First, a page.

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Air Source Heat Pumps (ASHP) – the Basics

You may have heard about Heat Pumps as the up and coming form of renewable heating technology. In theory the systems should be able to provide the whole heating for a building at little or no cost to the owner, with the added bonus of not using fuels to create the heat energy. Does it sound too good to be true? Or is it the future of heating?

It is important to acknowledge that there are two types of Heat Pumps, Ground Source Heat Pump and Air Source. Both have their own applications and both are more suitable for particular types of building and properties, depending on the requirements. This article aims to look at Air Source Heat Pumps and give an overview as to their benefits and drawbacks.

What is an Air Source Heat Pump?

An Air Source Heat Pump absorbs and extracts heat from the outside air. It works in much the same way that a fridge extracts heat from the inside to keep it cool. This heat is used to heat the home via traditional methods such as radiators. It can even provide the hot water.

How does an ASHP work?

Daikin ASHPAn Air Source Heat Pump is an external box, very similar to those utilised in an air conditioning system that needs to be positioned on a suitable, preferably sunny, external wall, which has a clear air flow and isn’t obstructed. Heat from the air flow is absorbed into a fluid which is pumped through a heat exchanger which is inside the actual Heat Pump. This heat is considered ‘low grade’ so it then passed through the heat pump compressor, which compresses it and concentrates it into a higher temperature ‘useful’ heat, which is capable of heating or providing hot water. The system can continue to extract the heat from the air even when the temperature is as low as minus 15 degrees Celsius.

There are two main types of air source heat pump available in the market.

  • Air to Water System: This uses a wet central heating system to distribute the heat and hot water. This is the most common system available because it uses existing technology in most households and buildings.
  • Air to Air System: This distributes the heat using fan circulation throughout the property. Because this system uses hot air to heat the building it is less likely to provide the hot water as well.

What are the benefits and drawbacks to Air Source Heat Pumps?

Firstly, the Air Source Heat Pump is not entirely green. It relies on electricity to work and to keep the pump operational. Although it can lower fuel bills, the actual reductions can be less depending on the fuel type you are replacing. For example, if you have converted from electric heating the saving can be substantial, but from gas, less so.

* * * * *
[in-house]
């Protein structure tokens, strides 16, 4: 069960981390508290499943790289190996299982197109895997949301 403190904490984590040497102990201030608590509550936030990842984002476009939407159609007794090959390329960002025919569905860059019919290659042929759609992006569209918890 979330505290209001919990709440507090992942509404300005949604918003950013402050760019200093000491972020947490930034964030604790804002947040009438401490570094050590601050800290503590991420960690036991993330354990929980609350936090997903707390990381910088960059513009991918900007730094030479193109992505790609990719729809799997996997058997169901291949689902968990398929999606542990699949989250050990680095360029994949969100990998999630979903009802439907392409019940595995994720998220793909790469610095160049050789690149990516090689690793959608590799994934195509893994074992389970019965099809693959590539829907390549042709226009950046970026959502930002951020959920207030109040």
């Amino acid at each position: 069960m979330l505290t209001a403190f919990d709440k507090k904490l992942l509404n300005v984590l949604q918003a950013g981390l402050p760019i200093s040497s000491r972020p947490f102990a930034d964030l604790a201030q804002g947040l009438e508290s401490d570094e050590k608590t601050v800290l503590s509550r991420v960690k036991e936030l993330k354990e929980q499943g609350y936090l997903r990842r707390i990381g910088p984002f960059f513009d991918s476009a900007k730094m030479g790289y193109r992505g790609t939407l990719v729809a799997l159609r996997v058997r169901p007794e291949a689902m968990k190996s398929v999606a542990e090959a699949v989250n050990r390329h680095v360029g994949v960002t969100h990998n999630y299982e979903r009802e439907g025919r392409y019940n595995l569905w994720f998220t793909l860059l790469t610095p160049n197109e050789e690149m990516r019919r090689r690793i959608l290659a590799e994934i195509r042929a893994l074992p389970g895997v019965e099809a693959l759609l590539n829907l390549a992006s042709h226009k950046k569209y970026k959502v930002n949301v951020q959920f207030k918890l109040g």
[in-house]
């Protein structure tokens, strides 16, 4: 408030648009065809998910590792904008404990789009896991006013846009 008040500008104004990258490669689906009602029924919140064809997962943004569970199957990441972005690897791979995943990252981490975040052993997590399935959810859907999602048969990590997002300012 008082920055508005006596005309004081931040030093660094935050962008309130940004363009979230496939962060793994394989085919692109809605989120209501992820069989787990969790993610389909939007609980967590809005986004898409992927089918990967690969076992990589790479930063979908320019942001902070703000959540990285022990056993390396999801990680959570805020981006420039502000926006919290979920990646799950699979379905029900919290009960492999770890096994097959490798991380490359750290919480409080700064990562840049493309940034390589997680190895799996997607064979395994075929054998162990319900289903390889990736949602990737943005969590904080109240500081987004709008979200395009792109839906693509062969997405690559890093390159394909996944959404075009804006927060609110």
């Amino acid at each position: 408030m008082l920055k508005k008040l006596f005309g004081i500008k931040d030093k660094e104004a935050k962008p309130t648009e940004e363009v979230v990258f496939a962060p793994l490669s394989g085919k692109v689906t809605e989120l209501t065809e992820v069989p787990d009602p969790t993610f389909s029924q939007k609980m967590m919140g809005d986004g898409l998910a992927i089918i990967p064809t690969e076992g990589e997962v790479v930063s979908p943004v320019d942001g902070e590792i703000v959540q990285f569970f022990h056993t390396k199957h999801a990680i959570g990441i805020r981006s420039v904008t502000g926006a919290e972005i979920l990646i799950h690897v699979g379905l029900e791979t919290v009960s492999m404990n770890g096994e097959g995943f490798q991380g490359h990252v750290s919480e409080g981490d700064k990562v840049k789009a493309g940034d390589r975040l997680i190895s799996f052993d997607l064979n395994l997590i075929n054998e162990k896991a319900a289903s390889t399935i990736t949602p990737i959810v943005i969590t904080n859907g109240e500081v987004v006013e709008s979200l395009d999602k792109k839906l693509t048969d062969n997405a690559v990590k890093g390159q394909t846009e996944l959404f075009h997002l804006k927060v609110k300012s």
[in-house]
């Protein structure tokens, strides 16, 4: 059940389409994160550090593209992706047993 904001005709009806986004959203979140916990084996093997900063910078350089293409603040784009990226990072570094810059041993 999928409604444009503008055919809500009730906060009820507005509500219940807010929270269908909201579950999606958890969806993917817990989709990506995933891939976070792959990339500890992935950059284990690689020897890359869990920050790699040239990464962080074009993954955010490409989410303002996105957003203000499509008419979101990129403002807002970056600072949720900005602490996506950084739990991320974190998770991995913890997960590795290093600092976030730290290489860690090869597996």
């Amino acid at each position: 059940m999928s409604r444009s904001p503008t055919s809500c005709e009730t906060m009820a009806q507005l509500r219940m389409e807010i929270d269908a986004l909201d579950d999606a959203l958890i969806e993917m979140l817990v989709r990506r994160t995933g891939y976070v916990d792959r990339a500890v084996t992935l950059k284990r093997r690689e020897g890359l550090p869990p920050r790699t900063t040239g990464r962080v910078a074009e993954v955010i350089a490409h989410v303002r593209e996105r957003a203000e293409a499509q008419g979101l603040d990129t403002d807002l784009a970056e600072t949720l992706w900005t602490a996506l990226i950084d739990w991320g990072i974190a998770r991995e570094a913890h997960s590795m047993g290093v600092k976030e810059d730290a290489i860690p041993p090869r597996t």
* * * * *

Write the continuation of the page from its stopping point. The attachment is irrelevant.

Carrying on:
The system also does not produce the level of heat that gas or oil boilers do. The Air Source Heat Pump delivers a lower temperature but over a much longer period. This means that during cold spells or the winter the heating may have to be left on all the time to heat the building efficiently. The radiators will never be hot to the touch like with a conventionally fuelled system.

To maximise the efficiency of an Air Source Heat Pump the building itself also needs to ensure that it is well insulated. Because the heat output is lower than with a conventionally fuelled system, the building needs to be well insulated and draught proofed to prevent heat loss.

Although there are little ongoing costs for maintenance, the user will have to ensure that the external Air Source unit is kept clean and the area surrounding it clear.

The initial installation costs can be very high, much higher than fitting a new conventional heating system on an existing building. However, the ongoing cost savings and efficiencies can far outweigh the initial costs. Fitting a Heat Pump into a newly built building can help to reduce the costs.

As previously mentioned having an Air Source Heat Pump can help to reduce fuel bills on a property and, by extension, can help to reduce your carbon footprint. As a user you won’t be reliant on fuel deliveries or combustible fuels, just the electricity to run the actual system. The unit is very low maintenance system, so ongoing servicing costs are much reduced.

In a world where conventional fuel sources are diminishing, Heat Pumps represent an excellent alternative. Although they do have drawbacks the benefits are substantial, both in long term cost savings and in carbon footprint reductions. It is definitely a technology to consider if you are looking for renewable technologies in the future!

Written by Symon Silvester

Photo by DaveBleasdale

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